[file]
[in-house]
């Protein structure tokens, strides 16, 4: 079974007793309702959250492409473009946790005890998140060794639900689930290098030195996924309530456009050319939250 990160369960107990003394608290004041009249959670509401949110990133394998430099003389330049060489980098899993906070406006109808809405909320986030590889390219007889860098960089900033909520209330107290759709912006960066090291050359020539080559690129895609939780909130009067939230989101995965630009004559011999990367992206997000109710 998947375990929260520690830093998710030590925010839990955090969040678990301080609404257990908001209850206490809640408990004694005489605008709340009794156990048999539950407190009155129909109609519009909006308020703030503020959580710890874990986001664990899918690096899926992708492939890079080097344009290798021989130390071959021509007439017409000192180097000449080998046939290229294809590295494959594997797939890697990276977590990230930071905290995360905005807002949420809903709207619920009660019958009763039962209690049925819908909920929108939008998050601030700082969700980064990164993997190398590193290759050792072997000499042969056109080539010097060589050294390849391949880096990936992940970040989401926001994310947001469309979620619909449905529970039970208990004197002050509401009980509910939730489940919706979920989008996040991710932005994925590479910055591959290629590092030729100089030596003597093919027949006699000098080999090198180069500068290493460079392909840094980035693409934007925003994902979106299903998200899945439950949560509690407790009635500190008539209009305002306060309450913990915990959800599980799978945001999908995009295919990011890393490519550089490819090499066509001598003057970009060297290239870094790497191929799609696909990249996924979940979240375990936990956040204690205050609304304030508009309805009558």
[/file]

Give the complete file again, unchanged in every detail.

[in-house]
């Protein structure tokens, strides 16, 4: 079974007793309702959250492409473009946790005890998140060794639900689930290098030195996924309530456009050319939250 990160369960107990003394608290004041009249959670509401949110990133394998430099003389330049060489980098899993906070406006109808809405909320986030590889390219007889860098960089900033909520209330107290759709912006960066090291050359020539080559690129895609939780909130009067939230989101995965630009004559011999990367992206997000109710 998947375990929260520690830093998710030590925010839990955090969040678990301080609404257990908001209850206490809640408990004694005489605008709340009794156990048999539950407190009155129909109609519009909006308020703030503020959580710890874990986001664990899918690096899926992708492939890079080097344009290798021989130390071959021509007439017409000192180097000449080998046939290229294809590295494959594997797939890697990276977590990230930071905290995360905005807002949420809903709207619920009660019958009763039962209690049925819908909920929108939008998050601030700082969700980064990164993997190398590193290759050792072997000499042969056109080539010097060589050294390849391949880096990936992940970040989401926001994310947001469309979620619909449905529970039970208990004197002050509401009980509910939730489940919706979920989008996040991710932005994925590479910055591959290629590092030729100089030596003597093919027949006699000098080999090198180069500068290493460079392909840094980035693409934007925003994902979106299903998200899945439950949560509690407790009635500190008539209009305002306060309450913990915990959800599980799978945001999908995009295919990011890393490519550089490819090499066509001598003057970009060297290239870094790497191929799609696909990249996924979940979240375990936990956040204690205050609304304030508009309805009558």